Throughout these years farming organic aloe vera, we have had many talks and dialogues with other aloe farmers in Spain. One of them, whom we met at the DEMETER stand in Biofach (Nuremberg) a few years ago, told us that his plantation died in a matter of a month, devastated by rural rodents that eat the trunk of the plant, killing it from the roots. Some other unlucky farmers tell us they’ve suffered all kinds of plagues: cochineal, snails, rabbits, etc., causing serious damage to the leaves and to the plantation itself.
Well, it strikes us that after almost 5 years of farming our organic aloe vera, we have not had any problem with pests. In fact, we have not done any pest treatment yet! - we touch wood. And why is that? Why are some farms so affected by pests and not the others?
The answer is quite simple: it is due to the natural space where our aloe is grown. Our farm is located in a protected natural area (Natura 2000 Network), where there is great biodiversity. It is a space of purity, virgin and free of contamination. Each species have its own predator, creating an equilibrium along the trophic chain – pests arise when these predators do not exist, often due to human intervention (ex.: use of pesticides). Any aloe vera farm – even if it is organic – depends a lot on the practices carried on the environment that surrounds it. If it is immersed in the middle of conventional agriculture it will suffer its consequences, destroying the biological balance of such environment.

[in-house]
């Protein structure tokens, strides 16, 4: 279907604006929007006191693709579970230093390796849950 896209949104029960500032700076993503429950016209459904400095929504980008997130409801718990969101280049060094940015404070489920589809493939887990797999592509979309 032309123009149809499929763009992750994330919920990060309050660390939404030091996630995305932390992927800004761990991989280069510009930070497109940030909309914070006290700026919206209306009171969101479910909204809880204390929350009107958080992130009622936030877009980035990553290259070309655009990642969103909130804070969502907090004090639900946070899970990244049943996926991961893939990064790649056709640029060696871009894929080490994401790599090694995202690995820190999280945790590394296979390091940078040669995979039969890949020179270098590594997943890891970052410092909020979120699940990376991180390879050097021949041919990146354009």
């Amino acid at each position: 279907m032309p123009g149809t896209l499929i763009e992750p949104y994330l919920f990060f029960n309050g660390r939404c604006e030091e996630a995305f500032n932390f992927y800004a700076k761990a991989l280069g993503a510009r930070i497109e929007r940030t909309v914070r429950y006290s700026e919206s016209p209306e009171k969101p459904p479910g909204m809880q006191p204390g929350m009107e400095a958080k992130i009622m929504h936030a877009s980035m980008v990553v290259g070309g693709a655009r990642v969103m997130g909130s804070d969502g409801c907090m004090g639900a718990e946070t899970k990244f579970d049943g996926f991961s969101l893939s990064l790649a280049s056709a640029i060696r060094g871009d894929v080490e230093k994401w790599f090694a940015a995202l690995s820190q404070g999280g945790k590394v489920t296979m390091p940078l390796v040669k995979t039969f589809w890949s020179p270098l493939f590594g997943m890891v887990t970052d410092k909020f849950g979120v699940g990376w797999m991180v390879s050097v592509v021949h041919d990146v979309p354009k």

The balance of the existing trophic chain in natural biotopes coupled with good agricultural practices is the greatest asset of an organic farming operation: it avoids pests and any necessary treatment to control them – even if they are ecological, it is better to avoid them.
The great biodiversity existing in our farm gives us a higher benefit: we produce the healthiest, purer and most natural organic aloe vera. If we all preserve the natural environment that surrounds us, we will not need to touch wood when thinking about pests.
In this blog we want to share with you that a healthy biological diversity is fundamental for ecological stability.